Belgian-based pharmaceutical manufacturer UCB this morning became the ninth drug company to impose limits on 340B pricing involving contract pharmacies.
Hospitals reported getting letters and an FAQ from UCB today by email announcing that, effective Dec. 13 and with respect to hospitals only, it “will provide products purchased at the 340B discounted price only to locations registered as a 340B covered entity or child site location. Pharmacies registered as a contract pharmacy will no longer be provided Bill To / Ship To replenishment orders.”
UCB, which focuses on immunology and neurology products, said it will continue to provide 340B pricing to federal grantee covered entities that use multiple contract pharmacies.
Hospital covered entities without an in-house pharmacy can designate a single contract pharmacy, using manufacturer contractor 340B ESP’s platform, UCB said. Contract pharmacies wholly-owned by hospitals or under common ownership with a health system “will continue to be provided ‘Bill To / Ship To’ replenishment orders of 340B priced drugs,” the company said. “These pharmacies must be registered with HRSA as a contract pharmacy of their related 340B covered entity hospitals.”
“In support of a smooth transition to our new policy, 340B covered entities should work with their contract pharmacy administrators and wholesalers to process any outstanding Bill To / Ship To replenishment orders in advance of the December 13th, 2021 effective date,” UCB’s letter says. “340B contracts administered by our wholesalers will no longer support
provision of drugs purchased at the 340B discount price to contract pharmacies after December 13th, 2021.”
The U.S. Health Resources and Services Administration (HRSA) said this morning, “We are reviewing UCB’s policy and will evaluate next steps as needed.”
HRSA also this morning pointed to its statement (see related story) saying it was pleased with two federal judges’ recent findings that manufacturers Lilly, Novo Nordisk, and Sanofi’s denials of 340B pricing involving contract pharmacy are unlawful. HRSA in the statement also said it respectfully disagrees with “and continues to evaluate its options” about another federal judge’s finding that Novartis and United Therapeutics’ 340B contract pharmacy pricing denials are lawful.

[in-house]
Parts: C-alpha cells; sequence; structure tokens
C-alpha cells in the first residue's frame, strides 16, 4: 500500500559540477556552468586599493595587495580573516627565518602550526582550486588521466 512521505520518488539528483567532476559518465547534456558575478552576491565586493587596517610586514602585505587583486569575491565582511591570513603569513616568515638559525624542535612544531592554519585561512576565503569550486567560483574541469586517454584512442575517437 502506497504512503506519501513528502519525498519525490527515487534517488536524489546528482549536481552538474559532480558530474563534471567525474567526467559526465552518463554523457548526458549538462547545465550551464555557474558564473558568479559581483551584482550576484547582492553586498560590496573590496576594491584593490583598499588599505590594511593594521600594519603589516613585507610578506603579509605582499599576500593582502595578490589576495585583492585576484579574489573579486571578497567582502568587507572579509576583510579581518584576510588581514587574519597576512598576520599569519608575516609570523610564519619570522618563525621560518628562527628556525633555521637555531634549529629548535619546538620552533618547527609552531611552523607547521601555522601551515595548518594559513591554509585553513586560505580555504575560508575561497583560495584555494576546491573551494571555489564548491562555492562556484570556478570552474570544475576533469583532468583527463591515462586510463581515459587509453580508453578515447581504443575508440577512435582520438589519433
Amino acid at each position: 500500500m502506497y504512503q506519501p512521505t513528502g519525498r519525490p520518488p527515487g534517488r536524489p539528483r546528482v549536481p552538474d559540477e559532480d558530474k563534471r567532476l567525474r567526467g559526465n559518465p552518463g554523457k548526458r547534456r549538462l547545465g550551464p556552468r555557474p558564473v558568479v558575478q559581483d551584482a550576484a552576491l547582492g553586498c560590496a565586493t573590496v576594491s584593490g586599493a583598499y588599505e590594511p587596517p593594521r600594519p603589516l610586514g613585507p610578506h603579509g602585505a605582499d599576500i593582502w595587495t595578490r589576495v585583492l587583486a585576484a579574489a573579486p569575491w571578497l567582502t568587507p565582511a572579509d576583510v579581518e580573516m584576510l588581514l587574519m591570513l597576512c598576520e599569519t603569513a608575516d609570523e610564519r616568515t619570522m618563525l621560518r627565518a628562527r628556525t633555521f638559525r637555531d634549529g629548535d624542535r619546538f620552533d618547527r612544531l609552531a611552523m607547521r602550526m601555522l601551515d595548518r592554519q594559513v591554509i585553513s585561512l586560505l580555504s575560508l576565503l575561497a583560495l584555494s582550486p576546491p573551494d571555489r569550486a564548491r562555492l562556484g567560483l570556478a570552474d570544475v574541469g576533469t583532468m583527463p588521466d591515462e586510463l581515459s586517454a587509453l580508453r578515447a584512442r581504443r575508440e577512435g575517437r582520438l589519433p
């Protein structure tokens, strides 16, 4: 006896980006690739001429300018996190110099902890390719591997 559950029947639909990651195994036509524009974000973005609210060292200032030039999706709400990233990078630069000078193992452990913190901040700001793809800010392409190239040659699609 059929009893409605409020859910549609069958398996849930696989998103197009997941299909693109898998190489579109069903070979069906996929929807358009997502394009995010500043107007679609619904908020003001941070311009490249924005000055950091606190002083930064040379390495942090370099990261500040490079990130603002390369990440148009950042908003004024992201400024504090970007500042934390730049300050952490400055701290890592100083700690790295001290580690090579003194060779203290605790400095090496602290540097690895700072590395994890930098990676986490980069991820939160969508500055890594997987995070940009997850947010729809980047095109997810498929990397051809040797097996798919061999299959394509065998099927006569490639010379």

UCB said in a statement, “We support a competitive, value-based system that will improve access and affordability for all patients and enable access to UCB’s medicines for vulnerable and underserved populations including those served by the 340B Program.”
The company said it was exempting grantee covered entities from its new policy “in light of these grantees’ unique role in supporting access for underserved and vulnerable populations.”
“We believe covered entities and their patients—not large, for-profit contract pharmacies—should receive the benefit of discounted medicines prescribed through the 340B program,” UCB said.
Hospital group 340B Health said UCB’s new policy is “unconscionable.”
“The federal government has launched enforcement actions against seven drug companies that are breaking the law with these pricing restrictions,” 340B Health President and CEO Maureen Testoni said. “Two federal courts have ruled that drugmakers cannot refuse to offer statutory discounts or impose unilateral conditions on those discounts. Yet UCB is ignoring all these clear mandates by imposing an unlawful policy that will serve only to hurt patients at safety-net hospitals and boost the company’s revenues.”
“We continue to urge the federal government to pursue enforcement actions against any companies that are in violation of the 340B law and to continue fighting in the courts to defend its authority to do so,” Testoni said. “This harmful drug company behavior must stop.”